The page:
2018-05-04 05:48:28 UTC
For example, David Brin's second Uplift trilogy is universally(1) panned as a steaming pile of horseshit. Yet early in the first book, is the following passage:
"There is a word we are asked not to say too often. And to whisper, when we do.
The traeki(2) ask this of us, out of courtesy, respect, and superstition.
The word is a name - with just two syllables - one they fear ever to hear again.
A name they once called themselves.
A name presumably still used by their cousins, out on the star-lanes of the Five Galaxies.
Cousins, who are mighty, terrifying, resolute, pitiless, and single-minded.
How different that description seems to make our own sept of ringed ones, from those who still roam the cosmos, like gods. Those jophur(2).
Of all the races who came to Jijo in sneak-ships, some, like qheuens and humans, were obscure and almost unknown in the Five Galaxies. Others, like g'Keks and glavers, had reputations of modest extent, among those needing their specialized skills. Hoons and urs had made a moderate impression, so much that Earthlings knew of them before landing, and worried.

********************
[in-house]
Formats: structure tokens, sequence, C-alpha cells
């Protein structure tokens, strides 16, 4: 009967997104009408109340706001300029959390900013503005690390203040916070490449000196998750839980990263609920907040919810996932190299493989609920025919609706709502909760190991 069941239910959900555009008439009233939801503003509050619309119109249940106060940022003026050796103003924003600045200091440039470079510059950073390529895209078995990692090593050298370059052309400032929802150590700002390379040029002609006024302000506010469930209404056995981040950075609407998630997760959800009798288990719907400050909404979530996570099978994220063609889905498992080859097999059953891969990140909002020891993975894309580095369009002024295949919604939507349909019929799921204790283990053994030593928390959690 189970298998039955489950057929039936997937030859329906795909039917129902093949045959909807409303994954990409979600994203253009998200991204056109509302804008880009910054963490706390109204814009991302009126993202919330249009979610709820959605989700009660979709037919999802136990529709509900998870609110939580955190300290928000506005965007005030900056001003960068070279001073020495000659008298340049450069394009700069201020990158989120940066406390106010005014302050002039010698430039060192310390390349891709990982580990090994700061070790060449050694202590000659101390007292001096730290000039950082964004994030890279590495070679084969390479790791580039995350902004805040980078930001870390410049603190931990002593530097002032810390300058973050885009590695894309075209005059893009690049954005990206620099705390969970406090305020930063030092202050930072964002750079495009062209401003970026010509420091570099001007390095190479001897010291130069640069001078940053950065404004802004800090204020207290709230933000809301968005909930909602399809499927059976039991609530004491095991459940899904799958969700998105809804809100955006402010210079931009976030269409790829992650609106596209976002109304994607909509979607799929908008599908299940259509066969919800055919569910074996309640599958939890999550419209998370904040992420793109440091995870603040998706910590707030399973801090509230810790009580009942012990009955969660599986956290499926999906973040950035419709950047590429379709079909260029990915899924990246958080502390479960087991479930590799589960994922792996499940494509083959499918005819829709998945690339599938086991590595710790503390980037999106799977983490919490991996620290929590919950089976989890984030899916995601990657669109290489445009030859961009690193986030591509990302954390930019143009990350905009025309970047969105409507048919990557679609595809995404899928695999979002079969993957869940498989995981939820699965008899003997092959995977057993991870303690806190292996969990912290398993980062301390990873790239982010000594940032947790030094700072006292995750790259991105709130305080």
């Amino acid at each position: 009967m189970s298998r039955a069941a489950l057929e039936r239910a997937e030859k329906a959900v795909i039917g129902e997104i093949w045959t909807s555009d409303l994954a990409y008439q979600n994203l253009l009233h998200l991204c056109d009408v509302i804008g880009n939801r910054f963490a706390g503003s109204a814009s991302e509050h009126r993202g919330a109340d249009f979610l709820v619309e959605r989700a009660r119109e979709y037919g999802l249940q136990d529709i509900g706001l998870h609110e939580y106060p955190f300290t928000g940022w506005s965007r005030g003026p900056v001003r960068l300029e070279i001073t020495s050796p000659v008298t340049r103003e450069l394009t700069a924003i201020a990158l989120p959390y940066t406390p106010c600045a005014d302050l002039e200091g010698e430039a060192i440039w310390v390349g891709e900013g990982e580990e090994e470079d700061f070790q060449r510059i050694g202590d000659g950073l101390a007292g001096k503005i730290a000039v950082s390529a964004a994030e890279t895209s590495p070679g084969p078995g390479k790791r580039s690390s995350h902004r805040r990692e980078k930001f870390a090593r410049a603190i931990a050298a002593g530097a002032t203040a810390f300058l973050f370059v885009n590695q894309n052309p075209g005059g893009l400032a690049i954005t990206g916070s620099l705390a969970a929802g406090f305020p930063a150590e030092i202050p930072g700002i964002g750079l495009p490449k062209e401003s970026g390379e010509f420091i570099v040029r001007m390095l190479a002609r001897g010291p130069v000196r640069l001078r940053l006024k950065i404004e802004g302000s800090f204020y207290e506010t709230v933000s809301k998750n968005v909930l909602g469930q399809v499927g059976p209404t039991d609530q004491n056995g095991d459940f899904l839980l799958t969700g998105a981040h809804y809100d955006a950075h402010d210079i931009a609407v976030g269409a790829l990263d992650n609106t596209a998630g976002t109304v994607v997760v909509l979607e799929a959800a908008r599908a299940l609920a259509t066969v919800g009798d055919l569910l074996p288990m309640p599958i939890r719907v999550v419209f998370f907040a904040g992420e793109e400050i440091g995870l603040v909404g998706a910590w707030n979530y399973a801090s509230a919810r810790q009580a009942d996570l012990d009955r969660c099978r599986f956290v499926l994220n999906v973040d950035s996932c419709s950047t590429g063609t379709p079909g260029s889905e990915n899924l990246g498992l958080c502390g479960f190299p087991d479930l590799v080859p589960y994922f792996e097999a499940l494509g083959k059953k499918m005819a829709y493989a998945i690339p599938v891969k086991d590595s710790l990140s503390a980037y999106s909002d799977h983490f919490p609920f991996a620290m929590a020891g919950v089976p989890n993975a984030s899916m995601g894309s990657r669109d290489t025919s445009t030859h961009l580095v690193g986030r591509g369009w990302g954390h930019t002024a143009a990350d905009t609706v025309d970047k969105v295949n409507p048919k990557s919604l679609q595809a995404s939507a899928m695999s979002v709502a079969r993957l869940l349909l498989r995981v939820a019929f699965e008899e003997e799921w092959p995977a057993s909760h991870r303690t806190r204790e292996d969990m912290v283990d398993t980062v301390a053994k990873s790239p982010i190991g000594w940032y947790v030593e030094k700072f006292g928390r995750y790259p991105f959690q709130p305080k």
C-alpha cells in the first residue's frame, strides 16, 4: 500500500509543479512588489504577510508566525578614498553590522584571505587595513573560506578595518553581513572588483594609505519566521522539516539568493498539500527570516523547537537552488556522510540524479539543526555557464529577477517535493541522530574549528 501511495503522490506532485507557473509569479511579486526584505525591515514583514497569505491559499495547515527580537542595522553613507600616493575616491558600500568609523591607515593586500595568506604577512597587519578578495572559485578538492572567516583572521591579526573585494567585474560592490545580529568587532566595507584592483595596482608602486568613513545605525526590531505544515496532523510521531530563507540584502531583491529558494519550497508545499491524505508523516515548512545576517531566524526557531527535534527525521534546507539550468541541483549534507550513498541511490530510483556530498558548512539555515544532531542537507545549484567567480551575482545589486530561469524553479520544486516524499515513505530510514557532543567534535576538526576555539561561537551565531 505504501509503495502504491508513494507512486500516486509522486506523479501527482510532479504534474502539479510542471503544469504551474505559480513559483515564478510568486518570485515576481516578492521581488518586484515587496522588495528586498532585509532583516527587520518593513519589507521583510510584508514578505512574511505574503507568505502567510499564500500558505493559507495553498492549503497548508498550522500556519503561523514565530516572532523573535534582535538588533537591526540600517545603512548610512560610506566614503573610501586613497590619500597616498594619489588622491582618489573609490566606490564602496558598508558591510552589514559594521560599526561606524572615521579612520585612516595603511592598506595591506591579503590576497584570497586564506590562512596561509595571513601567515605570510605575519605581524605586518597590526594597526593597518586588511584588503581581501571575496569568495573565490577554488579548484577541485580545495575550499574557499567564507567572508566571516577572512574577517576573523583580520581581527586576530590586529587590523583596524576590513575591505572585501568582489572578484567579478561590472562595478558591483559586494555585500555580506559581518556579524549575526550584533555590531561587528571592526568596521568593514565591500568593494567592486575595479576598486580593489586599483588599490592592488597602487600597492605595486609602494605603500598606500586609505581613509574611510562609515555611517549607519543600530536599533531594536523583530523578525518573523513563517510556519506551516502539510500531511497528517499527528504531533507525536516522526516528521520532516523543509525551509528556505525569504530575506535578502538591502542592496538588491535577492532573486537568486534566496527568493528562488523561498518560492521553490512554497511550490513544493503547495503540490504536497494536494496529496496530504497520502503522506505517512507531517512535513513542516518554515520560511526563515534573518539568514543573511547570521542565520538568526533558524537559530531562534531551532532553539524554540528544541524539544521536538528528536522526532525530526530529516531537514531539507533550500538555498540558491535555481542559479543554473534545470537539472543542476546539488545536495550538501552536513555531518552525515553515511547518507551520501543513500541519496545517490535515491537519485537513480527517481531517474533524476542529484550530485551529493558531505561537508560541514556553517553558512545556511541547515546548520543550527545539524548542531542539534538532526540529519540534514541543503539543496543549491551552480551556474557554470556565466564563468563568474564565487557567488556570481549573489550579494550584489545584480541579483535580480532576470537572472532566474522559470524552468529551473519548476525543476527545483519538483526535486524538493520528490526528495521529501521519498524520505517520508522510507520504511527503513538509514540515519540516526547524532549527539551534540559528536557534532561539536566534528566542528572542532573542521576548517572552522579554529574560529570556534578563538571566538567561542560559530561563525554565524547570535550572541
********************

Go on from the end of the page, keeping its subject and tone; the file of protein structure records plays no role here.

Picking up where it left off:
But it is said that every oxygen-breathing, starfaring clan is familiar with the shape of stacked rings, piled high, ominous and powerful.
When the traeki sneakship came, the g'Kek took one look at the newcomers and went into hiding for several generations, cowering in fright until, at last, they realized - these were different(2) rings.
When qheuen settlers saw them already here, they very nearly left again, without unloading or even landing their sneakship.
How came our beloved friends to have such a reputation to live down? How came they to be so different from those who still fly in space, using that awful name?"
In a few short paragraphs, Brin has conveyed that the jophur are stupendous badarses, and that anybody with any sense will run and hide under the nearest rock if one comes by. And he's done it with what I consider to be incredibly emotive and convincing language. When I read that passage for the first, I read it again. It's very rare for an author to write something that makes me want to do that.
What are your examples?
(1) OK, that's an exaggeration. But it is panned so by me.
(2) Those words should be italicised.